Jilly D.


In Anniversary and memorials, Grief, Health, Mourning, Pictures and memories, Signs from beyond, The Farm, Time and seasons on March 15, 2011 at 1:27 pm

Eighteen months since Sam died and I find myself feeling like I’m 18 years old again: searching for my identity and wondering how to make it on my own. 

The sun woke me this morning. A night full of dreams I can’t remember, my preconscious state is sedate. No tears well up, no furrow creeps onto my brow, no sobbing steals my rib cage. I am still.

The dogs stretch and yawn. They let me get up and dress without moving from their slumber spots. They seem to know more than I. They sense I have stopped my relentless and urgent searching for Sam’s return.

I am in no hurry. The rush is over.

This sensibility is something new. I am not running away from the awful truth of what has happened anymore. What is, is.

For months and months I experienced nothing less than post-traumatic stress. The magical realism of staying put in our place together on the farm got me through the first year of shock. I survived; and my focus was on survival. Making sure I had enough dry firewood and not a chimney fire; keeping the pipes from freezing; planting, weeding and harvesting produce and seeds; clearing  snow off solar panels on the roof; paying the taxes; and grieving.  Somehow I got through all that and set up my own business as a book development editor, kept the business of On Warren Pond Farm and made it into a small seed company, and began to write again.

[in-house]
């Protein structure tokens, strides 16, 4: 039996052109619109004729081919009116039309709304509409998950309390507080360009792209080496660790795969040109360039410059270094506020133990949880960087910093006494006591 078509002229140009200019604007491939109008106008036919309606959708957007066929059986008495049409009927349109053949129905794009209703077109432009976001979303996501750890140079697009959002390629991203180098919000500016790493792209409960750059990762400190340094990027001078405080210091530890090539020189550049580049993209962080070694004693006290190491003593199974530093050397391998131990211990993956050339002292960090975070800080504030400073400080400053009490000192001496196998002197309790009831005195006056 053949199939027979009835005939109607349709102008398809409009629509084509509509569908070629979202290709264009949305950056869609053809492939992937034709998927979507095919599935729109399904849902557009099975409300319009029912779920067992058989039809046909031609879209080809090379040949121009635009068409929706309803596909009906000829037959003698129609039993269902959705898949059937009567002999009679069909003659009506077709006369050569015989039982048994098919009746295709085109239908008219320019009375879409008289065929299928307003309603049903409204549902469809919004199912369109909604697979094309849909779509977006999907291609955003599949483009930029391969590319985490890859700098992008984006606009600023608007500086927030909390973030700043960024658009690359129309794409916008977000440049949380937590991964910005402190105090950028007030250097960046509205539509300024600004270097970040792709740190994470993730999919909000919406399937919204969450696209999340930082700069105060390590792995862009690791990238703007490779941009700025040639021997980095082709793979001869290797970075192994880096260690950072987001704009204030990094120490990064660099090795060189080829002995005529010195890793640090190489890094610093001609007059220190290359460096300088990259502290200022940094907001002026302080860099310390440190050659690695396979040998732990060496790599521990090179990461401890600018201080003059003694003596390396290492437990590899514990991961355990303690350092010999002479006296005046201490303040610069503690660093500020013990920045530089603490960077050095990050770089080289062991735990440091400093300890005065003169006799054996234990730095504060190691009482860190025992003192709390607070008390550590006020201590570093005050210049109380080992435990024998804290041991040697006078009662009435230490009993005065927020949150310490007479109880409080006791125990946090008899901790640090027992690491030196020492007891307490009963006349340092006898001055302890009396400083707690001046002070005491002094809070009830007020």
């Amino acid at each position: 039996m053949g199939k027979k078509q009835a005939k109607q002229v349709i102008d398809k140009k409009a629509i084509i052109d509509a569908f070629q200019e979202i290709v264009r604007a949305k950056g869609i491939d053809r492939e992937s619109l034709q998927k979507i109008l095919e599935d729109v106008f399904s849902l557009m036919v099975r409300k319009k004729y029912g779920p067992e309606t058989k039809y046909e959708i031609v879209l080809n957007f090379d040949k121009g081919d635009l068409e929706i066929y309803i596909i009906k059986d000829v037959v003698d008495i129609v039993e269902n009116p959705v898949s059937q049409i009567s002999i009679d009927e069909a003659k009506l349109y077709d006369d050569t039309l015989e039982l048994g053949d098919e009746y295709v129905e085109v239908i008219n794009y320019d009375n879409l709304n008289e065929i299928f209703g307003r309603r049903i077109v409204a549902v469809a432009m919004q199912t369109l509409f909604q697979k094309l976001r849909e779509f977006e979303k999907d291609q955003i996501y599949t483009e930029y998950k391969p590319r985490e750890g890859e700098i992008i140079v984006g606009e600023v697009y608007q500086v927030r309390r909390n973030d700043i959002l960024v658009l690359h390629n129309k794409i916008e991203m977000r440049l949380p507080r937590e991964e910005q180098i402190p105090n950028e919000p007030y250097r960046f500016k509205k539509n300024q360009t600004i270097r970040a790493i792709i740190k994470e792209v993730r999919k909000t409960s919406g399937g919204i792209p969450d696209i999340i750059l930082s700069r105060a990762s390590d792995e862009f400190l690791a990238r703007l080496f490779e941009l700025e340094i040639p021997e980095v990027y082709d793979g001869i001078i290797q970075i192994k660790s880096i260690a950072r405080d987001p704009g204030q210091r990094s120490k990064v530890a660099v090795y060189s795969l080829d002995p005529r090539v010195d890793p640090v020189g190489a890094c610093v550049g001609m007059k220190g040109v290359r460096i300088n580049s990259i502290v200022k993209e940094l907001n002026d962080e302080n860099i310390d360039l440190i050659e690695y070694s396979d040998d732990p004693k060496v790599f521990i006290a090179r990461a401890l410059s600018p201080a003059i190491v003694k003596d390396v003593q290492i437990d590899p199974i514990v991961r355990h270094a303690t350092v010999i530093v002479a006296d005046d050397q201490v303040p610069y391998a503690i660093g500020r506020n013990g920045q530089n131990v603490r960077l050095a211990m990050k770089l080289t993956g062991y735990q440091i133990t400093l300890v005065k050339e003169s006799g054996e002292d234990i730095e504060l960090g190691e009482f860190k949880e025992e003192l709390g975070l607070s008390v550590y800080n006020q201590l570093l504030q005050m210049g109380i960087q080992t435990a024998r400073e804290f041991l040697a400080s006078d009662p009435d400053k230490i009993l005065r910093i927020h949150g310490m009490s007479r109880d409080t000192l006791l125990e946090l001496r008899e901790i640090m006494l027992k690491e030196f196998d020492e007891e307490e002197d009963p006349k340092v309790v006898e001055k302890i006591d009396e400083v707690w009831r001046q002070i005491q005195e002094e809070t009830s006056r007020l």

Grieving is a struggle to survive. I survived. Now what? Getting those answers seems to me to provide the clues to what next.

After experiencing tremendous physical pain, a broken wrist, my grief and health fused into an understanding of Sam’s death.

I couldn’t stay and survive all by myself on the farm. I needed more help than I had resources. It was more than a two person full time operation.  The efforts to survive would be my own death: hard work and financial doom. I had not chosen to die.

The opposite of fate is free will. Chance, circumstance, coincidence, serendipity, destiny, pre-ordained events, luck, and randomness are ghosts that haunt the living. If I had chosen not to die, then I had decided to live. This morning I began to make decisions about how to live.

There were many moments when I thought I’d rather be dead and magically reunited with Sam. But I can not tolerate pain. Self-inflicted pain is the worst. I have no tattoos and when I tried to have my ears pierced when I was 18, I passed out. With my luck, I would botch any suicide attempt and make my life worse, not over. And I’m pretty sure this is the only life I get and not so sure there’s anything after death.

Yet coming out of the anesthesia from my wrist surgery I somehow feel as though I crossed over and made my peace; I just am not allowed to remember my spirit visit with Sam. No longer terrified by reality,  I remain melancholy but open to the sweetness of spring this year.


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